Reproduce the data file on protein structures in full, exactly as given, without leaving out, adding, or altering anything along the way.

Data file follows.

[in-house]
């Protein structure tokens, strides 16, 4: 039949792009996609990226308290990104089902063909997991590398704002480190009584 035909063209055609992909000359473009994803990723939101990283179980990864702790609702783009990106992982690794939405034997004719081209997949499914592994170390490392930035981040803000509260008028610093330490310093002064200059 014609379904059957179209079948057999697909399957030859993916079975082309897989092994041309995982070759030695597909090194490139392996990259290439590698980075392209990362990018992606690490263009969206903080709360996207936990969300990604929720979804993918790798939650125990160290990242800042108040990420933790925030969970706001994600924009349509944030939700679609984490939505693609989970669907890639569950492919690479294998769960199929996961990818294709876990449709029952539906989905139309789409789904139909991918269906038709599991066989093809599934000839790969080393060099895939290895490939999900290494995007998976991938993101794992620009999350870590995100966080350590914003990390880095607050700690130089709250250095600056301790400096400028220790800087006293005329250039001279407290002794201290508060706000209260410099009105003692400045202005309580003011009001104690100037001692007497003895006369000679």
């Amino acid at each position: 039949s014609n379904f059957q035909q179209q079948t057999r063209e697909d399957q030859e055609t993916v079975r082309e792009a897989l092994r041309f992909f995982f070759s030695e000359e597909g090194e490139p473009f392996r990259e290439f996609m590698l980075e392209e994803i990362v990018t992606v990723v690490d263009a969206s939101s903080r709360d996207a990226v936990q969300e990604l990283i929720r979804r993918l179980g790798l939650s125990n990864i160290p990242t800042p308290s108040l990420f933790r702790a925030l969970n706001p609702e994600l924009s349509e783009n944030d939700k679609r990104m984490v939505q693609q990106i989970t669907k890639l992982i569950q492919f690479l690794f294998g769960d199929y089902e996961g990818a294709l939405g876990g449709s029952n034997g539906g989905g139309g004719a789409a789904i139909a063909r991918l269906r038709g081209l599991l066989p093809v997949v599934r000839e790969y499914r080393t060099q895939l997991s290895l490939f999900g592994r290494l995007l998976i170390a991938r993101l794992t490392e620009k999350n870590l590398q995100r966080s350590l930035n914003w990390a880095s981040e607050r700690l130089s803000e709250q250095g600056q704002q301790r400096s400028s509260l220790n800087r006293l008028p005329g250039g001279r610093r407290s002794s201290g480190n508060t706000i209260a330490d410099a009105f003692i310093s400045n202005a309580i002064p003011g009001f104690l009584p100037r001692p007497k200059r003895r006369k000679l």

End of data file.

[in-house]
């Protein structure tokens, strides 16, 4: 039949792009996609990226308290990104089902063909997991590398704002480190009584 035909063209055609992909000359473009994803990723939101990283179980990864702790609702783009990106992982690794939405034997004719081209997949499914592994170390490392930035981040803000509260008028610093330490310093002064200059 014609379904059957179209079948057999697909399957030859993916079975082309897989092994041309995982070759030695597909090194490139392996990259290439590698980075392209990362990018992606690490263009969206903080709360996207936990969300990604929720979804993918790798939650125990160290990242800042108040990420933790925030969970706001994600924009349509944030939700679609984490939505693609989970669907890639569950492919690479294998769960199929996961990818294709876990449709029952539906989905139309789409789904139909991918269906038709599991066989093809599934000839790969080393060099895939290895490939999900290494995007998976991938993101794992620009999350870590995100966080350590914003990390880095607050700690130089709250250095600056301790400096400028220790800087006293005329250039001279407290002794201290508060706000209260410099009105003692400045202005309580003011009001104690100037001692007497003895006369000679």
């Amino acid at each position: 039949s014609n379904f059957q035909q179209q079948t057999r063209e697909d399957q030859e055609t993916v079975r082309e792009a897989l092994r041309f992909f995982f070759s030695e000359e597909g090194e490139p473009f392996r990259e290439f996609m590698l980075e392209e994803i990362v990018t992606v990723v690490d263009a969206s939101s903080r709360d996207a990226v936990q969300e990604l990283i929720r979804r993918l179980g790798l939650s125990n990864i160290p990242t800042p308290s108040l990420f933790r702790a925030l969970n706001p609702e994600l924009s349509e783009n944030d939700k679609r990104m984490v939505q693609q990106i989970t669907k890639l992982i569950q492919f690479l690794f294998g769960d199929y089902e996961g990818a294709l939405g876990g449709s029952n034997g539906g989905g139309g004719a789409a789904i139909a063909r991918l269906r038709g081209l599991l066989p093809v997949v599934r000839e790969y499914r080393t060099q895939l997991s290895l490939f999900g592994r290494l995007l998976i170390a991938r993101l794992t490392e620009k999350n870590l590398q995100r966080s350590l930035n914003w990390a880095s981040e607050r700690l130089s803000e709250q250095g600056q704002q301790r400096s400028s509260l220790n800087r006293l008028p005329g250039g001279r610093r407290s002794s201290g480190n508060t706000i209260a330490d410099a009105f003692i310093s400045n202005a309580i002064p003011g009001f104690l009584p100037r001692p007497k200059r003895r006369k000679l």